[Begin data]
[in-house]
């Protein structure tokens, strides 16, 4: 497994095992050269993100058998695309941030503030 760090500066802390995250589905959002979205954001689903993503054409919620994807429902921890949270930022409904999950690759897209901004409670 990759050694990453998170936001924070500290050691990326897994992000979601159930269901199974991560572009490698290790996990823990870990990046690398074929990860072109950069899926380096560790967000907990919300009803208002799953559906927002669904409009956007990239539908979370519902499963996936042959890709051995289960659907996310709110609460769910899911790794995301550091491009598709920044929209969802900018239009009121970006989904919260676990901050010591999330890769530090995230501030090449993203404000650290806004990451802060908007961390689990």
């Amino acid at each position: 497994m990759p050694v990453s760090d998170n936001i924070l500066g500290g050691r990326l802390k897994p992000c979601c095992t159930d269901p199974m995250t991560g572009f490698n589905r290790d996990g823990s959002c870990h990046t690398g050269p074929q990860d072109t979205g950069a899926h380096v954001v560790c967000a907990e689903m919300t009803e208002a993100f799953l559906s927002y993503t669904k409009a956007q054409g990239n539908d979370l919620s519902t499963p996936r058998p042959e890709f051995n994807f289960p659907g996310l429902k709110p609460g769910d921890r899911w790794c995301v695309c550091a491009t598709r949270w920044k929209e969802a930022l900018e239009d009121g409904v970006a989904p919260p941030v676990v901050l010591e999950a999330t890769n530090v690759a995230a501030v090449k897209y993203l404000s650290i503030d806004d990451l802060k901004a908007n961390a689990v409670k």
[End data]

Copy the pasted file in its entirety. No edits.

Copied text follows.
[in-house]
């Protein structure tokens, strides 16, 4: 497994095992050269993100058998695309941030503030 760090500066802390995250589905959002979205954001689903993503054409919620994807429902921890949270930022409904999950690759897209901004409670 990759050694990453998170936001924070500290050691990326897994992000979601159930269901199974991560572009490698290790996990823990870990990046690398074929990860072109950069899926380096560790967000907990919300009803208002799953559906927002669904409009956007990239539908979370519902499963996936042959890709051995289960659907996310709110609460769910899911790794995301550091491009598709920044929209969802900018239009009121970006989904919260676990901050010591999330890769530090995230501030090449993203404000650290806004990451802060908007961390689990």
């Amino acid at each position: 497994m990759p050694v990453s760090d998170n936001i924070l500066g500290g050691r990326l802390k897994p992000c979601c095992t159930d269901p199974m995250t991560g572009f490698n589905r290790d996990g823990s959002c870990h990046t690398g050269p074929q990860d072109t979205g950069a899926h380096v954001v560790c967000a907990e689903m919300t009803e208002a993100f799953l559906s927002y993503t669904k409009a956007q054409g990239n539908d979370l919620s519902t499963p996936r058998p042959e890709f051995n994807f289960p659907g996310l429902k709110p609460g769910d921890r899911w790794c995301v695309c550091a491009t598709r949270w920044k929209e969802a930022l900018e239009d009121g409904v970006a989904p919260p941030v676990v901050l010591e999950a999330t890769n530090v690759a995230a501030v090449k897209y993203l404000s650290i503030d806004d990451l802060k901004a908007n961390a689990v409670k």